We all have fears.  The other day when reading this chapter I loaded my daughter into the car so she and my wife could go to Bible Study.  The thought popped into my head, what if… suddenly I was imagining life without them.  I used to have the fear that the congregation I served would close.  It did, 7 years later.  Now I have the fear I’ll never find a new call, or won’t for a very long time (I’ve seen it happen to guys).  I’ve been afraid that if my father cheered for my teams, they would lose.  I used to have dreams where the beginning of the worship service couldn’t start, despite there being large crowds there, because of a technical difficulty I couldn’t solve.  This morning I was angry with my daughter who wouldn’t listen to me, placing the DVD at risk of fingerprints and scratches (I’ve seen many a DVD destroyed by other people’s kids).


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I’m concluding my summary of Guy Prentiss Waters’ book Justification and the New Perspectives on Paul with his critiques of the New Perspectives.

Critiquing the New Perspective 

Hermeneutical Issues

Sanders develops a synergistic religion in response to the largely Pelagian picture of Judaism put forth by earlier liberal scholars.  But he seemed to be quite selective in his reading.  Most importantly, it is impossible to know to what degree the Jewish literature of this period reflected the popular theological awareness and understanding.  As in our day, there was probably a huge gap between the academy and the general guy in the pew.

N.T. Wright bases his work on the premise that all Jews viewed themselves as being in exile.  They were waiting for deliverance from this exile.  Since they were in the Promised Land, though under occupation by Rome, it is difficult for me to buy this.  By and large, the literature of Second Temple Judaism does not support this premise.

More importantly, Paul never mentions this model.  Were he to accept and apply this premise, surely it would be mentioned.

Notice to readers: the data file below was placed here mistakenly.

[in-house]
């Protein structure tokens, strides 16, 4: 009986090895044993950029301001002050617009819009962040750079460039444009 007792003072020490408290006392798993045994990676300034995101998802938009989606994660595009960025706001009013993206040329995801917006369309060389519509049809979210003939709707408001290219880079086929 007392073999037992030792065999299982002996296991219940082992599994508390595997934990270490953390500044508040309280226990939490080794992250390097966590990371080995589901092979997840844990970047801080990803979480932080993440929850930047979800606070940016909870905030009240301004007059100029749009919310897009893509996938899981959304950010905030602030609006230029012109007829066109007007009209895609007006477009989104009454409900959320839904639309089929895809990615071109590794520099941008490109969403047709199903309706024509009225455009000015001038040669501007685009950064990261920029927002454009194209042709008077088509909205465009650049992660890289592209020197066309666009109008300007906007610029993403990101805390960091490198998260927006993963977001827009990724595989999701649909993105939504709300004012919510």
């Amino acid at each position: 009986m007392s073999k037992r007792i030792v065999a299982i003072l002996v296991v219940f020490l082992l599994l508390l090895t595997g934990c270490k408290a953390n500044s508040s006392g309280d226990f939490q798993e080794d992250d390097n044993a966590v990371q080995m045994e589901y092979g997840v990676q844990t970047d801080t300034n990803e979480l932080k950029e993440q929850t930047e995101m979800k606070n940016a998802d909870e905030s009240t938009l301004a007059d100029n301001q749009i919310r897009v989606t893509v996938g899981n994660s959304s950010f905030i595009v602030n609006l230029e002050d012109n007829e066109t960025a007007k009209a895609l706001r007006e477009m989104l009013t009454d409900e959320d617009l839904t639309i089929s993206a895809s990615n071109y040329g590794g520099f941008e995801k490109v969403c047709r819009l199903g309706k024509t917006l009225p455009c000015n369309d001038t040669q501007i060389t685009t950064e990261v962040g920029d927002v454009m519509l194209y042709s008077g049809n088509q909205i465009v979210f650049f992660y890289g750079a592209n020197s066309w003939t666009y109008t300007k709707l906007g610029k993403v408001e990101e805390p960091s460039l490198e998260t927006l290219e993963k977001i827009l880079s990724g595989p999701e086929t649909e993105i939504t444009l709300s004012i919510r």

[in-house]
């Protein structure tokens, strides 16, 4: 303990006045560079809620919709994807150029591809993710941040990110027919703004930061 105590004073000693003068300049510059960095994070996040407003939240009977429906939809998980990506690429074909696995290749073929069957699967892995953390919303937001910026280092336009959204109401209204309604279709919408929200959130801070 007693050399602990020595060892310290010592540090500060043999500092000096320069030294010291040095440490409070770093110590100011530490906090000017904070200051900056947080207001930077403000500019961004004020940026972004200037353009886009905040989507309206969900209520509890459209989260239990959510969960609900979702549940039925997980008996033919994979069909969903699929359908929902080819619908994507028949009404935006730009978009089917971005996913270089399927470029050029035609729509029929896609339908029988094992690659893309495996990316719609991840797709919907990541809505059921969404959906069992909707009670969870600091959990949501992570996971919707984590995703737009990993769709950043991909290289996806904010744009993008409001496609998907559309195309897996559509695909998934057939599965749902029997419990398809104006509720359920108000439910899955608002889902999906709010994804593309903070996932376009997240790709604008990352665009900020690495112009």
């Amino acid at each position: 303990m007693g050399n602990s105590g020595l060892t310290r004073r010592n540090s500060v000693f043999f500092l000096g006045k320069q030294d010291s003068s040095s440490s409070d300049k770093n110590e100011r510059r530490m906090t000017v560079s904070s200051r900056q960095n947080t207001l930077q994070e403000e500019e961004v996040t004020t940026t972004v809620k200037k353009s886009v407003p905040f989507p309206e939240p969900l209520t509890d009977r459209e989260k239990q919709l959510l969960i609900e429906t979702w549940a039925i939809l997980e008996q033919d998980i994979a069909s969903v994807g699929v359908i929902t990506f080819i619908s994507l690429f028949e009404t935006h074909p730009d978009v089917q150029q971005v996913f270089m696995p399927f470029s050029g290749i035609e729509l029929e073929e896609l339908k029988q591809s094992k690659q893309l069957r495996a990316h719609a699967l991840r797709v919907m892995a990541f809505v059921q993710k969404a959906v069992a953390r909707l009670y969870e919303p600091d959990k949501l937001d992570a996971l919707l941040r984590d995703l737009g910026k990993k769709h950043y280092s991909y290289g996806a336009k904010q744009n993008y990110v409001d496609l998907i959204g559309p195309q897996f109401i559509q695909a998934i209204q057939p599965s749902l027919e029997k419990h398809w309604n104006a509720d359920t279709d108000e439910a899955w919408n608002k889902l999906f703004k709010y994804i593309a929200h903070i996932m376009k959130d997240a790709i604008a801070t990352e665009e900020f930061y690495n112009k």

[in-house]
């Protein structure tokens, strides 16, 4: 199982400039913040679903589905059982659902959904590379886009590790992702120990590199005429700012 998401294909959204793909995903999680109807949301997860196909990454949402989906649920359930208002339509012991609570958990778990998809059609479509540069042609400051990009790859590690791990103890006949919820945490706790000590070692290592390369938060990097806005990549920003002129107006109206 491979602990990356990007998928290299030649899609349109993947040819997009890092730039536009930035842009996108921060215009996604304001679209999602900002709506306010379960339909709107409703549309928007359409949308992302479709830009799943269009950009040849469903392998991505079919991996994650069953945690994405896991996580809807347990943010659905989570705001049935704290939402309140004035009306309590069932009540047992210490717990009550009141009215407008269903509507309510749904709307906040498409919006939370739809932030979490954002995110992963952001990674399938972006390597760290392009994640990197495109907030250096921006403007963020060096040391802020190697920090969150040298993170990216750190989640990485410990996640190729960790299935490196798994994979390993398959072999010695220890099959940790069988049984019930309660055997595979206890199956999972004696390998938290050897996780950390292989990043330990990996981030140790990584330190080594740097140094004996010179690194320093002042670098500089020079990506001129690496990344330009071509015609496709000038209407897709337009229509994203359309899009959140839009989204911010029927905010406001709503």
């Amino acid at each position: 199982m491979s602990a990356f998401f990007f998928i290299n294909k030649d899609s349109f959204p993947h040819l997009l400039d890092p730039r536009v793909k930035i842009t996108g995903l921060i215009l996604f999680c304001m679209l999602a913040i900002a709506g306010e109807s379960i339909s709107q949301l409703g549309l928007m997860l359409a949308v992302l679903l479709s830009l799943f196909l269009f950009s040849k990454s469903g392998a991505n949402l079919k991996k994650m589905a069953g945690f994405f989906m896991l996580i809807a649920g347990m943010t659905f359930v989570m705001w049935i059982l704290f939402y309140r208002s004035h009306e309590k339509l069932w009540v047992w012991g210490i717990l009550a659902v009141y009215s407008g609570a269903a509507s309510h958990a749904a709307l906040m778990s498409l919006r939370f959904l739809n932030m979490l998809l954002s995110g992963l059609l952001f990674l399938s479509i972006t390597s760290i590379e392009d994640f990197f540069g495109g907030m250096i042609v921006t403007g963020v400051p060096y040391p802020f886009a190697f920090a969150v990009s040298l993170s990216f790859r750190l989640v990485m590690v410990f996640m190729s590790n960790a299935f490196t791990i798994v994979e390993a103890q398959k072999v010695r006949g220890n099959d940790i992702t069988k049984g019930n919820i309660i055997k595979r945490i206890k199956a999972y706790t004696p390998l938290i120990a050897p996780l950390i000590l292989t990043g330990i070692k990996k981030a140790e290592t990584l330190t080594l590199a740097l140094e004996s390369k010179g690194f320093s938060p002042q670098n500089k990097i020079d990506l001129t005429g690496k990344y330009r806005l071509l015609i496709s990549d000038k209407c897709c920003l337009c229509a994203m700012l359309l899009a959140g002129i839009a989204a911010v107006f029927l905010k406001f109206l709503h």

Just as telling, is that Messiah creates problems for Israel, rather than solving all of Israel’s problems (Romans 9-11).  And other NT writers (Peter & James) speak of Christians as being in exile.


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Salvation Belongs to the Lord: An Introduction to Systematic Theology by John Frame lies somewhere between Packer’s Concise Theology or Sproul’s Essential Truths of the Christian Faith and the more thorough texts like Wayne Grudem’s Systematic Theology or Charles Hodge’s 3 volume Systematic Theology

John Frame’s volume can be technical at times.  But it is fairly thorough.  He is usually fair concerning those views with which he disagrees.  This book is not about polemics, but is an expression of humble orthodoxy.  He does propose particular doctrinal views (Reformed, Presbyterian and Covenantal) but doesn’t attack brothers who hold differing views.

The strength of the book for me was the consistent outworking of triperspectivalism.  What is that, you may ask.  It is the consideration of 3 connected perspectives when we seek to understand well, anything.  These perspectives are related to the Lordship attributes that Frame laid out in The Doctrine of God, and summarizes here when discussing God and the Trinity.  Those Lordship attributes are authority (normative), control (situational) and presence (existential).  The normative perspective is objective, and focuses on what God says in His Word about all things.  The situational perspective regards our circumstances.  The existential perspective regards our person.  We cannot truly understand either the situational or existential apart from the normative.  In other words, we see and understand our sinfulness or weakness and the falleness of our circumstances in light of God’s Word.  That Word reveals how we must change personally, or how we should act to change our world.  Truth is never to be understood in an abstract way, but addressing particular people and places.  I hope that makes sense.

But this is the theological method Frame is using.  He holds this loosely, thinking it a good pedogological tool.  He does not judge those who don’t utilize it.   His final chapter concerns ethics, and uses the triperspectival understanding to make sense of counseling and life change.  I find this approach most helpful for my ministry (when I remember to utilize it).  I’ve got numerous triangles written throughout the book to understand how things fit in the triperspectival model.

Some interesting or important things in the book:

“Theology is the application of Scripture to all areas of life.”  The focus is on application, not abstract ideas.  Theology matters to how we live, and we need to remember that it is supposed to.

He considers the Order of Decrees (infralapsarianism vs. supralapsarianism) as unbiblical speculation.  I have seen that discussion to be fruitless and harmful to people. 

“Adoption, belonging to God’s family, is the height of our privilege as God’s people and the beginning of our heavenly reward.”  Couldn’t have said it better.  I think I may have preached a sermon on adoption as the heights of the gospel :-). 

Although he believes the “Presbyterian system offers the best balance of authority and freedom”, “the well-being of the church has more to do with the work of the Spirit than with the form of government.”